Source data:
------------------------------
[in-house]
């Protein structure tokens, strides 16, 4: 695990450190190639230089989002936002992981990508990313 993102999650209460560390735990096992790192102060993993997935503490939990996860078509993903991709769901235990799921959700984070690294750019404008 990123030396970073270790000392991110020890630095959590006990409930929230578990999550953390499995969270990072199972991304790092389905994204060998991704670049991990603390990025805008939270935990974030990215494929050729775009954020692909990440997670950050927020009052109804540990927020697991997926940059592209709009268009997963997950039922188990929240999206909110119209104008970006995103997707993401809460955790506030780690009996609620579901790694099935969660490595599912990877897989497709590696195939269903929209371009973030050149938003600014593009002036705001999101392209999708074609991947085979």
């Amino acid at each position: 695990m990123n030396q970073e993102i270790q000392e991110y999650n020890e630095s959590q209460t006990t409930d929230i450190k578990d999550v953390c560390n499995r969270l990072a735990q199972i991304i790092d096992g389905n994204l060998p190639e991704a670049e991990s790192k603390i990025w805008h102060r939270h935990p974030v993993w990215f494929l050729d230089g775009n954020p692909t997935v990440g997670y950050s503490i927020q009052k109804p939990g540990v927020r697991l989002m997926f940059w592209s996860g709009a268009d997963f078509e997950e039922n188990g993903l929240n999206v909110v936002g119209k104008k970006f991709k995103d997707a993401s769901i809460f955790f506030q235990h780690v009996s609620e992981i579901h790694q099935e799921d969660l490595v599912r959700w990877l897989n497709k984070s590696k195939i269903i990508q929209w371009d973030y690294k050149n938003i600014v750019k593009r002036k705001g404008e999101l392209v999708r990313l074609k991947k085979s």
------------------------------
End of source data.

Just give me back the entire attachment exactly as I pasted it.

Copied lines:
[in-house]
């Protein structure tokens, strides 16, 4: 695990450190190639230089989002936002992981990508990313 993102999650209460560390735990096992790192102060993993997935503490939990996860078509993903991709769901235990799921959700984070690294750019404008 990123030396970073270790000392991110020890630095959590006990409930929230578990999550953390499995969270990072199972991304790092389905994204060998991704670049991990603390990025805008939270935990974030990215494929050729775009954020692909990440997670950050927020009052109804540990927020697991997926940059592209709009268009997963997950039922188990929240999206909110119209104008970006995103997707993401809460955790506030780690009996609620579901790694099935969660490595599912990877897989497709590696195939269903929209371009973030050149938003600014593009002036705001999101392209999708074609991947085979």
């Amino acid at each position: 695990m990123n030396q970073e993102i270790q000392e991110y999650n020890e630095s959590q209460t006990t409930d929230i450190k578990d999550v953390c560390n499995r969270l990072a735990q199972i991304i790092d096992g389905n994204l060998p190639e991704a670049e991990s790192k603390i990025w805008h102060r939270h935990p974030v993993w990215f494929l050729d230089g775009n954020p692909t997935v990440g997670y950050s503490i927020q009052k109804p939990g540990v927020r697991l989002m997926f940059w592209s996860g709009a268009d997963f078509e997950e039922n188990g993903l929240n999206v909110v936002g119209k104008k970006f991709k995103d997707a993401s769901i809460f955790f506030q235990h780690v009996s609620e992981i579901h790694q099935e799921d969660l490595v599912r959700w990877l897989n497709k984070s590696k195939i269903i990508q929209w371009d973030y690294k050149n938003i600014v750019k593009r002036k705001g404008e999101l392209v999708r990313l074609k991947k085979s």